Inference In"fer*ence, n. [From {Infer}.] [1913 Webster] 1. The act or process of inferring by deduction or induction. [1913 Webster]

Though it may chance to be right in the conclusions, it is yet unjust and mistaken in the method of inference. --Glanvill. [1913 Webster]

2. That which inferred; a truth or proposition drawn from another which is admitted or supposed to be true; a conclusion; a deduction. --Milton. [1913 Webster]

These inferences, or conclusions, are the effects of reasoning, and the three propositions, taken all together, are called syllogism, or argument. --I. Watts.

Syn: Conclusion; deduction; consequence.

Usage: {Inference}, {Conclusion}. An inference is literally that which is brought in; and hence, a deduction or induction from premises, -- something which follows as certainly or probably true. A conclusion is stronger than an inference; it shuts us up to the result, and terminates inquiry. We infer what is particular or probable; we conclude what is certain. In a chain of reasoning we have many inferences, which lead to the ultimate conclusion. ``An inference is a proposition which is perceived to be true, because of its connection with some known fact.'' ``When something is simply affirmed to be true, it is called a proposition; after it has been found to be true by several reasons or arguments, it is called a conclusion.'' --I. Taylor. [1913 Webster]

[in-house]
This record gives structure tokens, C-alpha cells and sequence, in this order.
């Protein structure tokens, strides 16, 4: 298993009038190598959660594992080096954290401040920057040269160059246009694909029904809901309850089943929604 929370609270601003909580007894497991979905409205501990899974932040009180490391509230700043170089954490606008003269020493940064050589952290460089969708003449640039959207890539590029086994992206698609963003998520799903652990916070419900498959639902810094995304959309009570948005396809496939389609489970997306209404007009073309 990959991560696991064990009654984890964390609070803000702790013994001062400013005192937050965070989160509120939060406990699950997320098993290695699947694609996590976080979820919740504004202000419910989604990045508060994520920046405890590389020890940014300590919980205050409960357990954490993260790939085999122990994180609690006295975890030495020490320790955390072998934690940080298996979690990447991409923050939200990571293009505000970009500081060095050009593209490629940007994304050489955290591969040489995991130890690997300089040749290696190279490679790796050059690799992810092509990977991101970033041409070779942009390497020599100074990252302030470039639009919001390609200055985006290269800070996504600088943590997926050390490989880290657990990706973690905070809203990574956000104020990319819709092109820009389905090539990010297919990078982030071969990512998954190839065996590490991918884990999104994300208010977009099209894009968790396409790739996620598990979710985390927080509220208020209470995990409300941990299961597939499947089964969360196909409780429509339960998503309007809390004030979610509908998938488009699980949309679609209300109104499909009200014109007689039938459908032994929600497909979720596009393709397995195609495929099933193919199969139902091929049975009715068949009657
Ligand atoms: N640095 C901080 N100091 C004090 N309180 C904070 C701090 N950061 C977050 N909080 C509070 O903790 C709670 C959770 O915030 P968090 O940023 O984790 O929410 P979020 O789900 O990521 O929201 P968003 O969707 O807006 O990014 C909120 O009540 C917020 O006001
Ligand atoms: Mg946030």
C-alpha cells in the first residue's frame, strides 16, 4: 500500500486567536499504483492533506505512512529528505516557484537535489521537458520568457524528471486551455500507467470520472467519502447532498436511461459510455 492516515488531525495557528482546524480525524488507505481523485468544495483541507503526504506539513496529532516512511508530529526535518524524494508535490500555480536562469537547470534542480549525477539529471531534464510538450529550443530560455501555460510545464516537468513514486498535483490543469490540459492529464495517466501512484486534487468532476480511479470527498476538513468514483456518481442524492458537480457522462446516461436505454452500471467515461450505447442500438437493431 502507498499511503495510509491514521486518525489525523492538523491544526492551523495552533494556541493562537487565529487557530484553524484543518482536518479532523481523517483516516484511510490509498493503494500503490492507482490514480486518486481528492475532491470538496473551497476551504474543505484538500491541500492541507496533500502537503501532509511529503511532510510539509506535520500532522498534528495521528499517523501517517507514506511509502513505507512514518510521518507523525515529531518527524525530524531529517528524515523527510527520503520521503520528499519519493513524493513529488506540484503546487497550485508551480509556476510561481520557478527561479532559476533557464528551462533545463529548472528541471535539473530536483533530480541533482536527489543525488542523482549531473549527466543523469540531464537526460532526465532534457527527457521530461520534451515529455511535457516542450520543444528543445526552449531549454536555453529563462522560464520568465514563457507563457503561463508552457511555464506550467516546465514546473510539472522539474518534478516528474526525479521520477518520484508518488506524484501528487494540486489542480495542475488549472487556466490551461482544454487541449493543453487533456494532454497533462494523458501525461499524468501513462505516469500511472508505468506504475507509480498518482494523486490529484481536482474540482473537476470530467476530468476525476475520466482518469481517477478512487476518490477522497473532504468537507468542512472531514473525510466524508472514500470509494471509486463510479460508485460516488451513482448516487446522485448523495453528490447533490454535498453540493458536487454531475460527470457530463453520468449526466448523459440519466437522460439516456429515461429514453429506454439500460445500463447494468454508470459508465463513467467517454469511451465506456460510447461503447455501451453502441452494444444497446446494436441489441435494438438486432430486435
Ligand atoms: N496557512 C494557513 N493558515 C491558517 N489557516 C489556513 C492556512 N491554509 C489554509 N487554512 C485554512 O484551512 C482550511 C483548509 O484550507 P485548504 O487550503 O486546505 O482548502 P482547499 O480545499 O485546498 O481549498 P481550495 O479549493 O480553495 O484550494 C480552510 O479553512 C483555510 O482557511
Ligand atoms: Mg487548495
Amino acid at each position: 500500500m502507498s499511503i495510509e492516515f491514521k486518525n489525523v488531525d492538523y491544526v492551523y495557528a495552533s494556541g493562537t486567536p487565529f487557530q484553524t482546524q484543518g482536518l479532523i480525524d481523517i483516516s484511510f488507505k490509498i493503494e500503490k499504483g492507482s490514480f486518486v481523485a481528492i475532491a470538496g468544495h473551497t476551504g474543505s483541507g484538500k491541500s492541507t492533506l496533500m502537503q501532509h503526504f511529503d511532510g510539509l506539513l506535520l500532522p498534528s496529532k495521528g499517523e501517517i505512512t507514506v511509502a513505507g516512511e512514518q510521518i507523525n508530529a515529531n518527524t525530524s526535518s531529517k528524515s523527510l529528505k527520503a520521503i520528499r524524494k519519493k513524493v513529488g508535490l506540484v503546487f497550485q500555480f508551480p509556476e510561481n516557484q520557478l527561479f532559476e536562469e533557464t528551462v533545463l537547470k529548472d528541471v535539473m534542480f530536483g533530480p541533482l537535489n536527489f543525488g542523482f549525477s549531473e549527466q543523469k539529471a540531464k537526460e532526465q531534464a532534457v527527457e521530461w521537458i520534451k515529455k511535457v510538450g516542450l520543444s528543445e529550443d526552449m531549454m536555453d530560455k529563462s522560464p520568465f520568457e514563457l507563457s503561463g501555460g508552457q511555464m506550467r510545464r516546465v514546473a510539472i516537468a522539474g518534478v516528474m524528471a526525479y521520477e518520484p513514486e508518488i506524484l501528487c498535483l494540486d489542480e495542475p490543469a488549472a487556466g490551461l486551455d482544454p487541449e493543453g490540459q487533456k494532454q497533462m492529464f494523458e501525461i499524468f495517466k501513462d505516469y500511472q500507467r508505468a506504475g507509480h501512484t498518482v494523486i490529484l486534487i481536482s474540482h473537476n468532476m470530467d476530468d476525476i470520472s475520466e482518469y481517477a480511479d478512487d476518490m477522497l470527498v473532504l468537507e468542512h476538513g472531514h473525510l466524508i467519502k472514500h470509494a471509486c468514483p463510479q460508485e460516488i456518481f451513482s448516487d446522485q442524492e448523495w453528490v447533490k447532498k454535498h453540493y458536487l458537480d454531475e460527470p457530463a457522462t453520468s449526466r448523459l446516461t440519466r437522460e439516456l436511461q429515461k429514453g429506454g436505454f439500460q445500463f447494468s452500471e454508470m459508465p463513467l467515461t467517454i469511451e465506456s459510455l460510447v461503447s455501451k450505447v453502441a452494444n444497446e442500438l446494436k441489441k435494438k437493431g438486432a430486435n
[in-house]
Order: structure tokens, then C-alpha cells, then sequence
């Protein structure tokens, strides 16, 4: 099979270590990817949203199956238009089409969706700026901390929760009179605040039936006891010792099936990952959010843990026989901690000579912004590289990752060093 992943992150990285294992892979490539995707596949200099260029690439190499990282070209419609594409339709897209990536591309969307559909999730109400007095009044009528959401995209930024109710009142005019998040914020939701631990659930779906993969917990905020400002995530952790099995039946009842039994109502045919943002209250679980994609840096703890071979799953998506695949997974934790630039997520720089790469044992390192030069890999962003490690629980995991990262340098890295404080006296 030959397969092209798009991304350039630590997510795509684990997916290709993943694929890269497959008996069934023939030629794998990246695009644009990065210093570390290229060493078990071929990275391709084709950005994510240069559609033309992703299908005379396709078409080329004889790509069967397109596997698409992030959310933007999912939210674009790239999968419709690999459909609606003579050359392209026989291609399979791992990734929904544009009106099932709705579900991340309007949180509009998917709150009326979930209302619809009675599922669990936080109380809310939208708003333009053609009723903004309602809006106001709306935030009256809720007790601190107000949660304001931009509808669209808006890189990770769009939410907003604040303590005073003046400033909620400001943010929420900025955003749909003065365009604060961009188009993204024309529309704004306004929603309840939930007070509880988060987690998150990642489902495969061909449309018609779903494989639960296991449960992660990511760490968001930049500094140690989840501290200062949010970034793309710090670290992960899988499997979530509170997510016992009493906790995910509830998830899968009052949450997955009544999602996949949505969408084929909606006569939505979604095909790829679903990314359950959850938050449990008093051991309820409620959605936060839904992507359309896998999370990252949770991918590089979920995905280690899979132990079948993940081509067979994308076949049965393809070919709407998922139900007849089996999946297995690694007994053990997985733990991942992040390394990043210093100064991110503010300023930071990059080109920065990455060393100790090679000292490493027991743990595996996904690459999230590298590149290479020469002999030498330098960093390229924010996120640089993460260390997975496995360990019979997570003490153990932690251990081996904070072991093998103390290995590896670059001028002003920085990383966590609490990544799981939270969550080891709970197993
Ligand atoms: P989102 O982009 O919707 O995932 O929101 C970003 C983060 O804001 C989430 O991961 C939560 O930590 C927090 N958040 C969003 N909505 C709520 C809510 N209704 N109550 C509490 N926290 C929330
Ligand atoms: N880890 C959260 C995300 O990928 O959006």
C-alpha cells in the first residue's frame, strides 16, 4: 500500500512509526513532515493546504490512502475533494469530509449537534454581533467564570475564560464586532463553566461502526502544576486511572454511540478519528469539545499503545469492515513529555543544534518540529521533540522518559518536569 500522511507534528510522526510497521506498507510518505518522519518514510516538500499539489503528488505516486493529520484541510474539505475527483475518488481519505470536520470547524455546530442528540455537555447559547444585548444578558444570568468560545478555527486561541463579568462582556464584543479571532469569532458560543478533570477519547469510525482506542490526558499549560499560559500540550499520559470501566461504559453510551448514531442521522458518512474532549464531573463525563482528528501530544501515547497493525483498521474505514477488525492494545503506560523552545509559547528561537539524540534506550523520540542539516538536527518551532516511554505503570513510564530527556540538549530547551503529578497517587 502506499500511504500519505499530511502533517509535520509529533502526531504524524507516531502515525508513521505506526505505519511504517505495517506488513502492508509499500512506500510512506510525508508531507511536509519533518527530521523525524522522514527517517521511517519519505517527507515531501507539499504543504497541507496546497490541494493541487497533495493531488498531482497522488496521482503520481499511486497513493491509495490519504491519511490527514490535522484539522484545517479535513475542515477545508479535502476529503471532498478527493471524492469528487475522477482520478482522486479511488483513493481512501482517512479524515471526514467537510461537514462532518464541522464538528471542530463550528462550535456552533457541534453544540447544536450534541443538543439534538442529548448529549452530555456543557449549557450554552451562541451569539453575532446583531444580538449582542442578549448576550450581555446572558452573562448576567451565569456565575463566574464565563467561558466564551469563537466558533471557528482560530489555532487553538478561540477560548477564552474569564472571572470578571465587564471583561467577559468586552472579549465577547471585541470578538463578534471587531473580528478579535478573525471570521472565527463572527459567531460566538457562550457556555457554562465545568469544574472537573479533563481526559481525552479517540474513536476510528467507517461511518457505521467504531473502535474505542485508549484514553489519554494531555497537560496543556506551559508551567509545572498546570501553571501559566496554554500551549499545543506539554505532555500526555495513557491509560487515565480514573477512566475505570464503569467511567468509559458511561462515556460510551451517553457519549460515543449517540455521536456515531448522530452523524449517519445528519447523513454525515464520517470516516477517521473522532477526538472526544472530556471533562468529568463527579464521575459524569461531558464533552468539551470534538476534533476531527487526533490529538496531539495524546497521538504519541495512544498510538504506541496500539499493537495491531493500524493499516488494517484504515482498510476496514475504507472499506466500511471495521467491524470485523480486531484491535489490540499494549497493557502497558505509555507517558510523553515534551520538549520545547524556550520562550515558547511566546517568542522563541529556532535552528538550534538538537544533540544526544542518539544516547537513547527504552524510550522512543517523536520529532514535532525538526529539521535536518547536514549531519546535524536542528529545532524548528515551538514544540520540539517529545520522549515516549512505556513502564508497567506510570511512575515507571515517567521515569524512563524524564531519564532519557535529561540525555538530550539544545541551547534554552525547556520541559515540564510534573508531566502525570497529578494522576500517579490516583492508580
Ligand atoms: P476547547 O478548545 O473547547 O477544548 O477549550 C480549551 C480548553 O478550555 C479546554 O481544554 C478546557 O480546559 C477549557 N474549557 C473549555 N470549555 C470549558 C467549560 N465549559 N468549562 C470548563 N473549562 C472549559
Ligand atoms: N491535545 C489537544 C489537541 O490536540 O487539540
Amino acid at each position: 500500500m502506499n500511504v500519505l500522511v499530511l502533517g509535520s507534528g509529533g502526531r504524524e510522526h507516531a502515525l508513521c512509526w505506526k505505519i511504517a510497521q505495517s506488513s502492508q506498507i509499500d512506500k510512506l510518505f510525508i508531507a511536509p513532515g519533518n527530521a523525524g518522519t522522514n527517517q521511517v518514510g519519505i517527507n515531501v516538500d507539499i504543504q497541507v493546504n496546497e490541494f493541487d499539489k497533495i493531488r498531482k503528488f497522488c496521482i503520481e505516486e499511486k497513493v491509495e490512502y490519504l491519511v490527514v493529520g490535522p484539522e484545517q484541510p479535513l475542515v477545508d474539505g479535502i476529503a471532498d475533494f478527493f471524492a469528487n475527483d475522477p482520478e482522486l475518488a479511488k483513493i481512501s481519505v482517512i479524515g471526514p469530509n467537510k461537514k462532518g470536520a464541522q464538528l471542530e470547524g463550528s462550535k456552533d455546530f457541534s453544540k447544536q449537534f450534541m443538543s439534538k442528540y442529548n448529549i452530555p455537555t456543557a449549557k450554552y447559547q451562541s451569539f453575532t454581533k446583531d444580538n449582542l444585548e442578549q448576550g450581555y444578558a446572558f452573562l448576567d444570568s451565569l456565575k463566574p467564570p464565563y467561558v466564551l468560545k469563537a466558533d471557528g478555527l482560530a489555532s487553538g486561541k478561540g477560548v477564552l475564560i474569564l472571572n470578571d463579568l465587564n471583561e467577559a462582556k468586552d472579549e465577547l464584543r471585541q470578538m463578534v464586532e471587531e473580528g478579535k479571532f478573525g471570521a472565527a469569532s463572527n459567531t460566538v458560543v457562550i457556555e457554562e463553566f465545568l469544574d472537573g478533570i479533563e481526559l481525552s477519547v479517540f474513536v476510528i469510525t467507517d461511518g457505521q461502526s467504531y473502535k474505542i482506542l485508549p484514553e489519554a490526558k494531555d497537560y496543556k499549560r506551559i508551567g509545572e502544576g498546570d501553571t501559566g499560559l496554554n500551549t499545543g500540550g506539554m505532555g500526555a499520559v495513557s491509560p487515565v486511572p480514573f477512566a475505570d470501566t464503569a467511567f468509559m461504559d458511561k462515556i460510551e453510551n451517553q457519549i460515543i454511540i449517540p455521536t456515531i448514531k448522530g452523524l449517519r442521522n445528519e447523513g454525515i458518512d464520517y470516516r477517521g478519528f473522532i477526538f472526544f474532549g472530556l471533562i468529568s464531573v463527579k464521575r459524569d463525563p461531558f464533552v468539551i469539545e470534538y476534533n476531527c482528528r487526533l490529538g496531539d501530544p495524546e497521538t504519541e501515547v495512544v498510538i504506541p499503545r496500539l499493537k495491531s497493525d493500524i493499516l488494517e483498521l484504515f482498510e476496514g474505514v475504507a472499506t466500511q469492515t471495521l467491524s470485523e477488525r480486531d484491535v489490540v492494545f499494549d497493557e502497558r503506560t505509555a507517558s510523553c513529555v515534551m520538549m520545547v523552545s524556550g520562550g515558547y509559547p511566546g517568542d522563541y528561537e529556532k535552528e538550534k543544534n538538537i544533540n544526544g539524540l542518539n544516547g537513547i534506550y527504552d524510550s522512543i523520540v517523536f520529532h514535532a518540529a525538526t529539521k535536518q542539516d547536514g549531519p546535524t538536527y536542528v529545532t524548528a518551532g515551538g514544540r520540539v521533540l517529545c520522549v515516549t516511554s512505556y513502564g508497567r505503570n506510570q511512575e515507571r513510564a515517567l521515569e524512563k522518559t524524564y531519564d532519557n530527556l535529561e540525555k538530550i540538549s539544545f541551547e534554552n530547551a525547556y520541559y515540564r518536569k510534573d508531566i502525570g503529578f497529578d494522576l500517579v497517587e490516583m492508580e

The Collaborative International Dictionary of English. 2000.


Look at other dictionaries:

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